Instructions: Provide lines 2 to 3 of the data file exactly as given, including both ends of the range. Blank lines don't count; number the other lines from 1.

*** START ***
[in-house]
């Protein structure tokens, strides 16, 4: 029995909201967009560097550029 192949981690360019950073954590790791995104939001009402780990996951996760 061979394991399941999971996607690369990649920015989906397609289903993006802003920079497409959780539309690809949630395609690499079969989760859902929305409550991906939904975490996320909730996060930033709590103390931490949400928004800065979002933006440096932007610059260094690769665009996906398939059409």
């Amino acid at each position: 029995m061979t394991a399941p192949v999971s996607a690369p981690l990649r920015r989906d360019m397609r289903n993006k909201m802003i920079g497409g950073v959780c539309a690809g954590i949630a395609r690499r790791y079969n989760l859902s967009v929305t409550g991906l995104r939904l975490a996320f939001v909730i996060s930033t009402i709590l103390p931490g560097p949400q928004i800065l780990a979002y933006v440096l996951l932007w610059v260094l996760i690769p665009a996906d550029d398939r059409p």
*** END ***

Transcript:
């Protein structure tokens, strides 16, 4: 029995909201967009560097550029 192949981690360019950073954590790791995104939001009402780990996951996760 061979394991399941999971996607690369990649920015989906397609289903993006802003920079497409959780539309690809949630395609690499079969989760859902929305409550991906939904975490996320909730996060930033709590103390931490949400928004800065979002933006440096932007610059260094690769665009996906398939059409």
């Amino acid at each position: 029995m061979t394991a399941p192949v999971s996607a690369p981690l990649r920015r989906d360019m397609r289903n993006k909201m802003i920079g497409g950073v959780c539309a690809g954590i949630a395609r690499r790791y079969n989760l859902s967009v929305t409550g991906l995104r939904l975490a996320f939001v909730i996060s930033t009402i709590l103390p931490g560097p949400q928004i800065l780990a979002y933006v440096l996951l932007w610059v260094l996760i690769p665009a996906d550029d398939r059409p």